Nordic Safety Climate Questionnaire (NOSACQ-50): A new tool for diagnosing occupational safety climate

Tidsskriftartikel - 2011


Although there is a plethora of questionnaire instruments for measuring safety climate or culture, very few have proven able to present a factor structure that is consistent in different contexts, and many have a vague theoretical grounding. The Nordic Safety Climate Questionnaire (NOSACQ-50) was developed by a team of Nordic occupational safety researchers based on organizational and safety climate theory, psychological theory, previous empirical research, empirical results acquired through international studies, and a continuous development process. Safety climate is defined as workgroup members' shared perceptions of management and workgroup safety related policies, procedures and practices. NOSACQ-50 consists of 50 items across seven dimensions, i.e. shared perceptions of: 1) management safety priority, commitment and competence; 2) management safety empowerment; and 3) management safety justice; as well as shared perceptions of 4) workers' safety commitment; 5) workers' safety priority and risk non-acceptance; 6) safety communication, learning, and trust in co-workers' safety competence; and 7) workers' trust in the efficacy of safety systems. Initial versions of the instrument were tested for validity and reliability in four separate Nordic studies using native language versions in each respective Nordic country. NOSACQ-50 was found to be a reliable instrument for measuring safety climate, and valid for predicting safety motivation, perceived safety level, and self-rated safety behavior. The validity of NOSACQ-50 was further confirmed by its ability to distinguish between organizational units through detecting significant differences in safety climate.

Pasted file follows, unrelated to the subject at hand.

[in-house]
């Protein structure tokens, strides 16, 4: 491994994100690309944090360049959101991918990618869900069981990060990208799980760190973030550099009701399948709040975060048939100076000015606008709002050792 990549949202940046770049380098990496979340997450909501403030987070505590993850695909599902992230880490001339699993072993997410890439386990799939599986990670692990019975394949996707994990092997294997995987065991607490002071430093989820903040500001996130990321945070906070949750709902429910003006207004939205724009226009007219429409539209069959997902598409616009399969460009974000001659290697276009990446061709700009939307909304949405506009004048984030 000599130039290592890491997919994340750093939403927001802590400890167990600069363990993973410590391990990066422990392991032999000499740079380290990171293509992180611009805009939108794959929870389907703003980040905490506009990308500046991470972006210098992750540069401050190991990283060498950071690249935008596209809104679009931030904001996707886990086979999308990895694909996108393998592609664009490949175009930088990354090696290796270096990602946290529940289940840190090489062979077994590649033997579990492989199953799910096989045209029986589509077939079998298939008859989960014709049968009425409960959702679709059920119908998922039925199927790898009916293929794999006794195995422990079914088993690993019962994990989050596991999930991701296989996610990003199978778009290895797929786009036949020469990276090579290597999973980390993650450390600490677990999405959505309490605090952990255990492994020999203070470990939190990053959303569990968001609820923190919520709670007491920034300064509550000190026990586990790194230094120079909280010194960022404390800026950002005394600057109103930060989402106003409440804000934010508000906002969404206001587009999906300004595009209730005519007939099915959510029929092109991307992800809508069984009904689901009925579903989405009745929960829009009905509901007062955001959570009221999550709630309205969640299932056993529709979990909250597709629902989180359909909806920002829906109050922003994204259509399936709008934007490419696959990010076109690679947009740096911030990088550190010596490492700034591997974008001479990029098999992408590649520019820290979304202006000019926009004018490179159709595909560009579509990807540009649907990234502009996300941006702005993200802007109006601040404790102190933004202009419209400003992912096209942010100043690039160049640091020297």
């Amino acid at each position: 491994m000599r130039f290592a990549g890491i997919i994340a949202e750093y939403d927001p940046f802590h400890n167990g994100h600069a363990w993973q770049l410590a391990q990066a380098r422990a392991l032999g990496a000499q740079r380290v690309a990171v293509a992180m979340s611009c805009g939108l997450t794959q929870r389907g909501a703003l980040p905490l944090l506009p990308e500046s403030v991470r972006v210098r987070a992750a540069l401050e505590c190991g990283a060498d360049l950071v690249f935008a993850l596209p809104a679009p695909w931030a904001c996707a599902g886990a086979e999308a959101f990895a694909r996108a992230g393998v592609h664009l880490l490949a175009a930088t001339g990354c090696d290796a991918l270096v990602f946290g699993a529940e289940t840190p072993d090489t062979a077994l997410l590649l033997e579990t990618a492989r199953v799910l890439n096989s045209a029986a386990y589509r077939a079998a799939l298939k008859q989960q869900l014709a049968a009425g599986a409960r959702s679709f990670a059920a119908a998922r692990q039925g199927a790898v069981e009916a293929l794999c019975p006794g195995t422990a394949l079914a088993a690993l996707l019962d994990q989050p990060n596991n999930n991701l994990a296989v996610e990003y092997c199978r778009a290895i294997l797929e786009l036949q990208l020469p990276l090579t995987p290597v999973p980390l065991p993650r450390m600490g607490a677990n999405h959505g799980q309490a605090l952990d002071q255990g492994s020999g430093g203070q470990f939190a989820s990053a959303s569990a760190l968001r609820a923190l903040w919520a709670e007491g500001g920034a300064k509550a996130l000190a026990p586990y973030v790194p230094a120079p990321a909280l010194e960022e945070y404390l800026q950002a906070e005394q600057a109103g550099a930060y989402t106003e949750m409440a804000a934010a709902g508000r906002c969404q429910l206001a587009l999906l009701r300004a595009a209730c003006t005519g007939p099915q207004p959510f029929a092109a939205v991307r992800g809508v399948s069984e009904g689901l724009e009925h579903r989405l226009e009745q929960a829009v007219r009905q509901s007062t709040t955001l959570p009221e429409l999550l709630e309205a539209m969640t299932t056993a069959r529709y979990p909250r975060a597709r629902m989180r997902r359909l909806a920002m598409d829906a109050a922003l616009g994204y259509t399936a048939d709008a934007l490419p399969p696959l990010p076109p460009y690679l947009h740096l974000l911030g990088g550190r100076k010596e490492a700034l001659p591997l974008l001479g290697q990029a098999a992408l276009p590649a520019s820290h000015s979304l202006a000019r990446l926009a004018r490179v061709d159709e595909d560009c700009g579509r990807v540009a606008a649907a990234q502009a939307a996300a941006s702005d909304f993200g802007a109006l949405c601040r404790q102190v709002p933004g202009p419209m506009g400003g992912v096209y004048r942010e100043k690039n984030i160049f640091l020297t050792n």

Kines PA, Lappalainen J, Mikkelsen KL, Olsen E, Pousette A, Tharaldsen J, Tomasson K, Törner M. Nordic Safety Climate Questionnaire (NOSACQ-50): A new tool for diagnosing occupational safety climate. International Journal of Industrial Ergonomics 2011;41(6):634-646.
doi: 10.1016/j.ergon.2011.08.004

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